Croatian Viewpoint
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Now that Zadar is being considered for UNESCO heritage listing, it’s important to remember that this UNESCO protection did not save Dubrovnik from massive destruction during the 1990s. I reflected on the bombing of Zadar and Dubrovnik and in my mind I have a question about the full meaning of UNESCO’s plan for “preventive archeology”. Up to now history shows us that it has always been left up to the local Croatian people to take on this protective role.
I had just finished reading the book ‘Dubrovnik in War’ (1st ed. 59th PEN World Congress 1993). Complete with photographs, testimony, maps, and emotional philosophy, this book is essential reading for those who wish to understand the siege of Dubrovnik, and of all Croatia in the 1990s, and the role of UNESCO. For me, reading the book added a further dimension to the surreal architecture of Dubrovnik.
I was in the old walled town of Dubrovnik expecting a display of national pride on Croatian Independence Day. Inside the walls of the ancient Croatian city the scars of modern weaponry are still visible. In contrast, the emotional scars are hidden in the psyche of the Croatian survivors. I overheard one tourist comment on the bullet holes which still scar the old city buildings, but not about the haphazard merging of old and new terracotta on the top of most of those buildings.
Sometimes we reflect about unforgettable events in our life which we perceive have led us to where we are today. We ask ourselves why we do what we do? Why do I find myself in the old harbour in Dubrovnik. Why do I write about Croatia?
The answer to this question begins during the Cold War in Zadar. Zadar’s ancient Roman ruins had been exposed by the massive WWII bombing and the destruction invoked a childhood memory. My mother told me that my father had signed all the cheques for bombs for WWII Europe. Such information meant little to a small child growing up in post-war Canada, but three decades later in Zadar, it was the first time that I really began to think seriously about it. I then embarked on a journey of discovery about Croatia which brought me to where I am today.
Back there amongst the Zadar ruins in 1976 I saw history from a new perspective. The ‘permanent war’ economic theory I learned at university took on a new dimension for me, because for the first time I was conscious of the destruction at the incoming end.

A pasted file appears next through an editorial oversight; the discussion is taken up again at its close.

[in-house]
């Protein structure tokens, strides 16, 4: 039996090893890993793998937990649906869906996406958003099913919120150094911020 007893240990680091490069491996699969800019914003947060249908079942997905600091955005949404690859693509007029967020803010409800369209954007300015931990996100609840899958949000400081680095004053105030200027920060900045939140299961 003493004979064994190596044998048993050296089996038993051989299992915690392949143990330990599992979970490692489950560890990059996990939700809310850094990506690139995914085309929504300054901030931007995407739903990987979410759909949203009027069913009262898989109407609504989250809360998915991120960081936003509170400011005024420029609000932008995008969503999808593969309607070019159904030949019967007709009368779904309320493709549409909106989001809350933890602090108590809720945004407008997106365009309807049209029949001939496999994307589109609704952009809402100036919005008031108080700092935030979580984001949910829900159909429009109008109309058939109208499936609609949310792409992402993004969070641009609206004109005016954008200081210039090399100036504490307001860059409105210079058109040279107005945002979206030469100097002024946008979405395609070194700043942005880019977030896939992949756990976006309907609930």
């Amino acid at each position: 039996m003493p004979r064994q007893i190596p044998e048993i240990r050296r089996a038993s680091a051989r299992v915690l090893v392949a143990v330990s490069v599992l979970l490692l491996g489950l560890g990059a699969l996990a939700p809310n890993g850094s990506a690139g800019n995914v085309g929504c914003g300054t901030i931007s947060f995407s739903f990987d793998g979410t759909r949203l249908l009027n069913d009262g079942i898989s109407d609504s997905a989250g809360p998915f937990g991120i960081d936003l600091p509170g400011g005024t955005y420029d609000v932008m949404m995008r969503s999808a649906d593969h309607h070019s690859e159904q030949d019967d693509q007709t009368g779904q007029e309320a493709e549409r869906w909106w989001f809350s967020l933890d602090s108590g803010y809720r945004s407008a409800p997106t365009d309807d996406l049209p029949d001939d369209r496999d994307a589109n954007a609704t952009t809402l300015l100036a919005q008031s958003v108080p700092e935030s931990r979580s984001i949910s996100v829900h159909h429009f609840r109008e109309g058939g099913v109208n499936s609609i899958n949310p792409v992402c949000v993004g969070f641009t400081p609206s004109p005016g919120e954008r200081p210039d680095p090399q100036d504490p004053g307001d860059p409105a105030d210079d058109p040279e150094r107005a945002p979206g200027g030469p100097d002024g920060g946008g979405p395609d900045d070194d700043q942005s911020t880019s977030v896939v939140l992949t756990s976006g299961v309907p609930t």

And, when Zadar was being bombed yet again, in the 1990s, along with the rest of Croatia and Bosnia & Hercegovina Croatian civilians were dying and UNESCO cultural heritage was being destroyed.
Where were the protectors of UNESCO heritage in 1991? Dubrovnik for example, was a UNESCO-protected zone, but local Croats had to lay down their lives to protect it. The so-called ‘European 12’ and the UN reacted so slowly to the bombing of Dubrovnik that most of the famous landmarks and homes were being destroyed.
If we look again at the case of Zadar, its history is one of being under siege, and of being bartered in international treaties. Given Croatia’s political division between empires of the past, and its weak nationalism today, will Croatian human rights and culture be safe under these vaguely defined agendas?
Did I say weak Croatian nationalism, in Croatia? Yes, in comparison to others. In Croatia, Croatian ‘nationalism’ is not institutionalized, it has no infrastructure other than a public holiday. Croatian culture is usually presented within a multicultural framework, and even the defense of Croatian property has been called a ‘criminal enterprise’. The agenda of any nationalism in Croatia appears to serve cultural diversity and never the Croatian people themselves, who are stigmatized by the international community for any outward display.
Even the Croatian President Stipe Mesic defends former Yugoslav communist terrorism, instead of Croatian national expression. One can easily imagine how these ex-communist leaders are nostalgic for the manufactured fanfare of the former Yugoslav communist party. Needless to say, Croatian protests in Zagreb to re-name the city square still bearing the name of Tito have been met with presidential opposition. Will UNESCO-funded museums and EU-funded reconciliation workbooks take their instructions from nostalgic leaders in Croatia, or from the Croatian people?